James Carville and Mary Matalin
“The path to progress is through politics,” Mary Matalin, former assistant to President George W. Bush and counselor to Vice President Dick Cheney, said at the Schooler Lecture Tuesday, April 8, 2008 at Mount Union.
Matalin spoke of the upcoming election and, as a conservative republican, said the rumor democrats cannot lose is not true.
“Polls cannot be predicted,” Matalin said, “It is not a laydown for democrats. There is more we don’t know than do know. What we do know, however, is there will be an intervening event and the economy may get better.”
While the election outcome is unclear, Matalin said to watch six groups in particular who could sway the result. The first being independents, which is the fasting growing self-political identification.
“They watch for practical, productive solutions,” Matalin said.
Matalin said John McCain has twice as many independent supporters as Barack Obama. Matalin also said McCain has many conservative democrat advocates, which is the second group.
“McCain is getting conservative democrats five times as much as either senator,” Matalin said.
The four other influential group members include women, Catholics, youth and angry democrats. With 70 percent of people going to the voting booth undecided, these groups could have a vital impact.
“Politics is going through a new paradigm with very different demographics,” Matalin said.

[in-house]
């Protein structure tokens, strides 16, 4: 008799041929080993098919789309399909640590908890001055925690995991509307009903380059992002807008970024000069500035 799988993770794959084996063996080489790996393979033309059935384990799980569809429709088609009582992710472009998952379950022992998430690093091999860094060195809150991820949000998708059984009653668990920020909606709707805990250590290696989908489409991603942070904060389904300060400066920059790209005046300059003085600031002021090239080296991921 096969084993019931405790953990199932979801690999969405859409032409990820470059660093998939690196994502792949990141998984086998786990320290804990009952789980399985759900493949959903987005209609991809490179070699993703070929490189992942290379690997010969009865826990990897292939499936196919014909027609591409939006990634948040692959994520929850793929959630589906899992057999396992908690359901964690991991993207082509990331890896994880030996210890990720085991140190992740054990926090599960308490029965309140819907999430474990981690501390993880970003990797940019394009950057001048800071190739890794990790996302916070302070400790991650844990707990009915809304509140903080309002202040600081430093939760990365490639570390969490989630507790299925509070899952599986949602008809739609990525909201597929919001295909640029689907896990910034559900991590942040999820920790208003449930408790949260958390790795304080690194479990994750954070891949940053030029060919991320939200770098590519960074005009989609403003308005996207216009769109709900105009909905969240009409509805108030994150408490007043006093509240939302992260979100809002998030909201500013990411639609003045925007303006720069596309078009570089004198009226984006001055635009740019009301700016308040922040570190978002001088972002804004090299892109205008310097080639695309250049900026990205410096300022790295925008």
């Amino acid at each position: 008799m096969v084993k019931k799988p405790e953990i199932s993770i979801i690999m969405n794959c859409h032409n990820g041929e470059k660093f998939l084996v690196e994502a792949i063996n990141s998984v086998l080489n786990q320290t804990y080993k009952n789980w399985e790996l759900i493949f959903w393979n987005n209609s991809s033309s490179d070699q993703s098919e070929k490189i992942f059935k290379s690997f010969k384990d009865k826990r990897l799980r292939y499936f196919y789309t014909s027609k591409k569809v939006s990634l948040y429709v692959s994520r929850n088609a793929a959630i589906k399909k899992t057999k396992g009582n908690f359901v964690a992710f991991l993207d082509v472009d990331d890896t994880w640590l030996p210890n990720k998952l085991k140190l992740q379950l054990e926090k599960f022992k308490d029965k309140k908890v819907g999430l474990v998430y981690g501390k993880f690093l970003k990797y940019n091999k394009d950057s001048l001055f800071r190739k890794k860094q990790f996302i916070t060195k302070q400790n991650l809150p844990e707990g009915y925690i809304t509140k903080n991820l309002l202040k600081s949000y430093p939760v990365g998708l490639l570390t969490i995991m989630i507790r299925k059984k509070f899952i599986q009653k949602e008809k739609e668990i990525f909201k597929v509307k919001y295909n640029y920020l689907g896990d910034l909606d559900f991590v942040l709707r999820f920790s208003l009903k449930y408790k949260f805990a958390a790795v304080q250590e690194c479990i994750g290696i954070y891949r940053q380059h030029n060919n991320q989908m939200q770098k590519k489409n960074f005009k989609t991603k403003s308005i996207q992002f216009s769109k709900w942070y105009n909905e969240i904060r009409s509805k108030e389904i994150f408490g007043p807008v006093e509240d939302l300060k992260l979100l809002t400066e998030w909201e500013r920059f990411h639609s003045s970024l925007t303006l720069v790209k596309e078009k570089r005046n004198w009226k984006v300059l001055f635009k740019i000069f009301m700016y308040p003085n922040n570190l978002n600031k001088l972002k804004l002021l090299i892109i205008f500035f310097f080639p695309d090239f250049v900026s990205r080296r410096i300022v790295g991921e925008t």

Matalin said young people especially are at the epicenter of the election cycle.
“For any young person interested in politics, this is the year to go out and do something,” Matalin said. “Get involved; volunteer. This is the time to do it.”
Matalin’s husband, James Carville, America’s best-known political consultant, also believes this election is distinct.
“This is the first presidential election with a credible African-American and woman,” Carville said. “You are seeing things in this election you have never seen before. This is a unique historical event.”
Carville, unlike his wife, is a democrat and talked about the “fascinating contradiction” within the Democratic Party. He said Democratic Party A consists of suburban, urban, older women who are well-educated, while Democratic Party B is comprised of those who look heavily to the federal government for such things as social security, Medicare and student loans. Carville said Obama caters to Party B while Hilary Clinton to Party A.
Carville said who will receive the democratic presidential nomination is like a game of Blackjack. He said currently Obama has two 10s to equal 20 and Clinton has a nine and a six to equal 15. Carville said if Clinton wins Pennsylvania, she draws a three, but if she loses, she draws a nine and busts by going over 21.
“Right now Obama has the upper hand, but the cards can change,” Carville said. “It is not over yet, but it will be very close.”
Regarding politics, Carville spoke highly of Mount Union and said the young people he met at Mount Union are engaged, aware of the world around them and care about their country.
“You are lucky to have these types of students in your community,” Carville said.